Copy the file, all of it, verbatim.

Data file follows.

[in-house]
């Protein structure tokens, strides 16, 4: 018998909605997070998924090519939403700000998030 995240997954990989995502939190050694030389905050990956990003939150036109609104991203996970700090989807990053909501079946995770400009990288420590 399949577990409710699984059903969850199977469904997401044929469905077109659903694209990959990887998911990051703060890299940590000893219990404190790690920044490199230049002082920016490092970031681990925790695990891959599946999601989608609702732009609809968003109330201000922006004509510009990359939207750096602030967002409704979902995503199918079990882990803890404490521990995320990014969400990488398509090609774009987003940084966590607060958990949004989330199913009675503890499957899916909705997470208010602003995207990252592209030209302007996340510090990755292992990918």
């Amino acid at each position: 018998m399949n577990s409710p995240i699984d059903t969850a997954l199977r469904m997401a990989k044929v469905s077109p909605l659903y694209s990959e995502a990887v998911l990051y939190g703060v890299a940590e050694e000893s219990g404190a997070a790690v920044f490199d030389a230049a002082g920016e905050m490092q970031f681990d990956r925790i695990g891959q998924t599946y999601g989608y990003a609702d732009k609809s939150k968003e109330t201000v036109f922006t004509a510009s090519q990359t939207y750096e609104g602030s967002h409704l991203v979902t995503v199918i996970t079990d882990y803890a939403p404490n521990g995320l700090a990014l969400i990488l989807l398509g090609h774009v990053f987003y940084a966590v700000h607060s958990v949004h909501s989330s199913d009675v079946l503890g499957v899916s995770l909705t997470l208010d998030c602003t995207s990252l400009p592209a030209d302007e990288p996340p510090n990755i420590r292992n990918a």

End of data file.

[in-house]
């Protein structure tokens, strides 16, 4: 018998909605997070998924090519939403700000998030 995240997954990989995502939190050694030389905050990956990003939150036109609104991203996970700090989807990053909501079946995770400009990288420590 399949577990409710699984059903969850199977469904997401044929469905077109659903694209990959990887998911990051703060890299940590000893219990404190790690920044490199230049002082920016490092970031681990925790695990891959599946999601989608609702732009609809968003109330201000922006004509510009990359939207750096602030967002409704979902995503199918079990882990803890404490521990995320990014969400990488398509090609774009987003940084966590607060958990949004989330199913009675503890499957899916909705997470208010602003995207990252592209030209302007996340510090990755292992990918």
């Amino acid at each position: 018998m399949n577990s409710p995240i699984d059903t969850a997954l199977r469904m997401a990989k044929v469905s077109p909605l659903y694209s990959e995502a990887v998911l990051y939190g703060v890299a940590e050694e000893s219990g404190a997070a790690v920044f490199d030389a230049a002082g920016e905050m490092q970031f681990d990956r925790i695990g891959q998924t599946y999601g989608y990003a609702d732009k609809s939150k968003e109330t201000v036109f922006t004509a510009s090519q990359t939207y750096e609104g602030s967002h409704l991203v979902t995503v199918i996970t079990d882990y803890a939403p404490n521990g995320l700090a990014l969400i990488l989807l398509g090609h774009v990053f987003y940084a966590v700000h607060s958990v949004h909501s989330s199913d009675v079946l503890g499957v899916s995770l909705t997470l208010d998030c602003t995207s990252l400009p592209a030209d302007e990288p996340p510090n990755i420590r292992n990918a």